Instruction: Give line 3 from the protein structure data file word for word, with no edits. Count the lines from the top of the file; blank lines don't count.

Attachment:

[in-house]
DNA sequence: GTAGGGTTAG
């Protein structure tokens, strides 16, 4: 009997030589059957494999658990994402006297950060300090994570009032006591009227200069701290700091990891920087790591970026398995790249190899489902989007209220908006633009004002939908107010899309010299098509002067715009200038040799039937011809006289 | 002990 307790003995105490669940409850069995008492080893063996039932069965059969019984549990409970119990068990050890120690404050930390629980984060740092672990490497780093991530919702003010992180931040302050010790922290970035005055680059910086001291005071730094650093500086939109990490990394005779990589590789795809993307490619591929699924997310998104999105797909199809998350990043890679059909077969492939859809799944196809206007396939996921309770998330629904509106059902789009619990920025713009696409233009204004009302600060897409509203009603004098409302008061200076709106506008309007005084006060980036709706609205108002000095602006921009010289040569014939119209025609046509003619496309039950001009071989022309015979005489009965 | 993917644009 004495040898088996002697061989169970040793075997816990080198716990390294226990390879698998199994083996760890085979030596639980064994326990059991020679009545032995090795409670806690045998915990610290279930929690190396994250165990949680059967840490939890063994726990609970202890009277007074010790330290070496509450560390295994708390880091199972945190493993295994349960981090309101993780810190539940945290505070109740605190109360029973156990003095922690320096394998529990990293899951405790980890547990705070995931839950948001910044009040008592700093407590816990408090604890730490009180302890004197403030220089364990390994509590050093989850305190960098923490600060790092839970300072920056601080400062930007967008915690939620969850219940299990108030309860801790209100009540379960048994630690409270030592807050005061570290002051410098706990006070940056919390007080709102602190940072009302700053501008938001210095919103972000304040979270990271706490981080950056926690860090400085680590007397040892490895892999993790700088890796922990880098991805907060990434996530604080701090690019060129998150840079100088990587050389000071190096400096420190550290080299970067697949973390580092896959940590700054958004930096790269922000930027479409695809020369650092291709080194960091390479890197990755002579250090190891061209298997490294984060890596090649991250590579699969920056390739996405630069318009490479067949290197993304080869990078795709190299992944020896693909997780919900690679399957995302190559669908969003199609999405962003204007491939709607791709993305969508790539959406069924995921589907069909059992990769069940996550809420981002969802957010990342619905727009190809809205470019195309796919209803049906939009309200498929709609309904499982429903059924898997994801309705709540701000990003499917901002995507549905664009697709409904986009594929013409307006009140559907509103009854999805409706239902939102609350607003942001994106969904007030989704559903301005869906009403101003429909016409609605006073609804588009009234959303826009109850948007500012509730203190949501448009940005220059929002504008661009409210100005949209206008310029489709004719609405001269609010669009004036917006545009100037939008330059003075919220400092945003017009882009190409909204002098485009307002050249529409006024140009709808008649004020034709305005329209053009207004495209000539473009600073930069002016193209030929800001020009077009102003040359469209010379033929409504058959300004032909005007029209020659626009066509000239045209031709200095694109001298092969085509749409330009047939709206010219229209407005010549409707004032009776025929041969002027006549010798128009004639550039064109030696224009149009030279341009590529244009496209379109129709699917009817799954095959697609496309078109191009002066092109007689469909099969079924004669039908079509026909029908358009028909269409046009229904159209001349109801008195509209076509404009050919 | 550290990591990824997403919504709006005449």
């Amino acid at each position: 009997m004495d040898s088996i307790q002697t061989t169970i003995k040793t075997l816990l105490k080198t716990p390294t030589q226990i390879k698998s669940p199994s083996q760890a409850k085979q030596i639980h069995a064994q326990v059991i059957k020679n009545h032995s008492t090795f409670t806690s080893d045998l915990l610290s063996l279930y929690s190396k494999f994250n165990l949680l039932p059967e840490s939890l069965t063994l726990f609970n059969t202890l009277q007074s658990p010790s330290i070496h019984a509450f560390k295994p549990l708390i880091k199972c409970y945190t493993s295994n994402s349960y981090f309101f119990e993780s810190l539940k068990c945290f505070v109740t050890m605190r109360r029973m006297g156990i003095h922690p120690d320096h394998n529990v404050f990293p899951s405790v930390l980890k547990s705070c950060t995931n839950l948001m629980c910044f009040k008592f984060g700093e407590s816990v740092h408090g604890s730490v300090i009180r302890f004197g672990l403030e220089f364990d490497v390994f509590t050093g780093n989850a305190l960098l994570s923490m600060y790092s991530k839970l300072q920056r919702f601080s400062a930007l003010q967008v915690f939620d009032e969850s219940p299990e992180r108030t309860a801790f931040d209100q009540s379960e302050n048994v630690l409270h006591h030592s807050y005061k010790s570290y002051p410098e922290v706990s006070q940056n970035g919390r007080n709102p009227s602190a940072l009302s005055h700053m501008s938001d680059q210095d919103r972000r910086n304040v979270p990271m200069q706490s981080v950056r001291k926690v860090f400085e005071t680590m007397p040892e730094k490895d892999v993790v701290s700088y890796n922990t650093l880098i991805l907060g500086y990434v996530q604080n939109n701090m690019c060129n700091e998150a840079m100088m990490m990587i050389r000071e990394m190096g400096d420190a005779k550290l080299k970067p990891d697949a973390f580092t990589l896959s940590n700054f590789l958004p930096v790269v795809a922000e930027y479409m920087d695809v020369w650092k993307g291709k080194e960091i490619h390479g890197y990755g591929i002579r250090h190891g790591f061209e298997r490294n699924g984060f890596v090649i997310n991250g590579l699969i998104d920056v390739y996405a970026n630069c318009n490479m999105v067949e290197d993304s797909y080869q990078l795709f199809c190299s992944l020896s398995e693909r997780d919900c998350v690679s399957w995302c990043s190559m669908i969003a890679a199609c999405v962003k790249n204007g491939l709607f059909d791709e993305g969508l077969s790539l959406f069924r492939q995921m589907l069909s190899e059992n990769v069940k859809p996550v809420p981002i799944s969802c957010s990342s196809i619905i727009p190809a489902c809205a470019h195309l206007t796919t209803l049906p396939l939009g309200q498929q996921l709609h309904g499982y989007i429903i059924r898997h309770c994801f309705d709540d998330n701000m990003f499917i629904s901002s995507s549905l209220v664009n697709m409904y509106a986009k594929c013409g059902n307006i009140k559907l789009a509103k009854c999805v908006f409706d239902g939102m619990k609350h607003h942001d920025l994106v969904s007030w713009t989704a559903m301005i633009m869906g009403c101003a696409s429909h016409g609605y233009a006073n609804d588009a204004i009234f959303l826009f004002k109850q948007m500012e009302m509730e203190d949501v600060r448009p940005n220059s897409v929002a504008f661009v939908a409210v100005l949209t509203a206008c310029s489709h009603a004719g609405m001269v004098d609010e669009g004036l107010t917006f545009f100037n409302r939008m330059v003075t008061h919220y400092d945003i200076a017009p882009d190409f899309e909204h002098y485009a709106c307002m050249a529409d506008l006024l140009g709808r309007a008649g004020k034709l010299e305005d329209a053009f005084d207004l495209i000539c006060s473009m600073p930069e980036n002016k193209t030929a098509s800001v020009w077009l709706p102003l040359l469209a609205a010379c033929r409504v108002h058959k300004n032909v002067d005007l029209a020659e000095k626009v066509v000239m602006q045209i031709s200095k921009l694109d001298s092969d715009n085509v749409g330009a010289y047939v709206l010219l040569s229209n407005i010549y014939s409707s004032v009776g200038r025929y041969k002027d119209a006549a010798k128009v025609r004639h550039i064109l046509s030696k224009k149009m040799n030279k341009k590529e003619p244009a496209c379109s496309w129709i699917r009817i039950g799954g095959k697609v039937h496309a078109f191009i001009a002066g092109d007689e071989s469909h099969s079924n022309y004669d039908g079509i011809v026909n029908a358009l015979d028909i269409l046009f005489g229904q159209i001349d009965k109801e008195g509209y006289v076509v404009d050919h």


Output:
């Protein structure tokens, strides 16, 4: 009997030589059957494999658990994402006297950060300090994570009032006591009227200069701290700091990891920087790591970026398995790249190899489902989007209220908006633009004002939908107010899309010299098509002067715009200038040799039937011809006289 | 002990 307790003995105490669940409850069995008492080893063996039932069965059969019984549990409970119990068990050890120690404050930390629980984060740092672990490497780093991530919702003010992180931040302050010790922290970035005055680059910086001291005071730094650093500086939109990490990394005779990589590789795809993307490619591929699924997310998104999105797909199809998350990043890679059909077969492939859809799944196809206007396939996921309770998330629904509106059902789009619990920025713009696409233009204004009302600060897409509203009603004098409302008061200076709106506008309007005084006060980036709706609205108002000095602006921009010289040569014939119209025609046509003619496309039950001009071989022309015979005489009965 | 993917644009 004495040898088996002697061989169970040793075997816990080198716990390294226990390879698998199994083996760890085979030596639980064994326990059991020679009545032995090795409670806690045998915990610290279930929690190396994250165990949680059967840490939890063994726990609970202890009277007074010790330290070496509450560390295994708390880091199972945190493993295994349960981090309101993780810190539940945290505070109740605190109360029973156990003095922690320096394998529990990293899951405790980890547990705070995931839950948001910044009040008592700093407590816990408090604890730490009180302890004197403030220089364990390994509590050093989850305190960098923490600060790092839970300072920056601080400062930007967008915690939620969850219940299990108030309860801790209100009540379960048994630690409270030592807050005061570290002051410098706990006070940056919390007080709102602190940072009302700053501008938001210095919103972000304040979270990271706490981080950056926690860090400085680590007397040892490895892999993790700088890796922990880098991805907060990434996530604080701090690019060129998150840079100088990587050389000071190096400096420190550290080299970067697949973390580092896959940590700054958004930096790269922000930027479409695809020369650092291709080194960091390479890197990755002579250090190891061209298997490294984060890596090649991250590579699969920056390739996405630069318009490479067949290197993304080869990078795709190299992944020896693909997780919900690679399957995302190559669908969003199609999405962003204007491939709607791709993305969508790539959406069924995921589907069909059992990769069940996550809420981002969802957010990342619905727009190809809205470019195309796919209803049906939009309200498929709609309904499982429903059924898997994801309705709540701000990003499917901002995507549905664009697709409904986009594929013409307006009140559907509103009854999805409706239902939102609350607003942001994106969904007030989704559903301005869906009403101003429909016409609605006073609804588009009234959303826009109850948007500012509730203190949501448009940005220059929002504008661009409210100005949209206008310029489709004719609405001269609010669009004036917006545009100037939008330059003075919220400092945003017009882009190409909204002098485009307002050249529409006024140009709808008649004020034709305005329209053009207004495209000539473009600073930069002016193209030929800001020009077009102003040359469209010379033929409504058959300004032909005007029209020659626009066509000239045209031709200095694109001298092969085509749409330009047939709206010219229209407005010549409707004032009776025929041969002027006549010798128009004639550039064109030696224009149009030279341009590529244009496209379109129709699917009817799954095959697609496309078109191009002066092109007689469909099969079924004669039908079509026909029908358009028909269409046009229904159209001349109801008195509209076509404009050919 | 550290990591990824997403919504709006005449």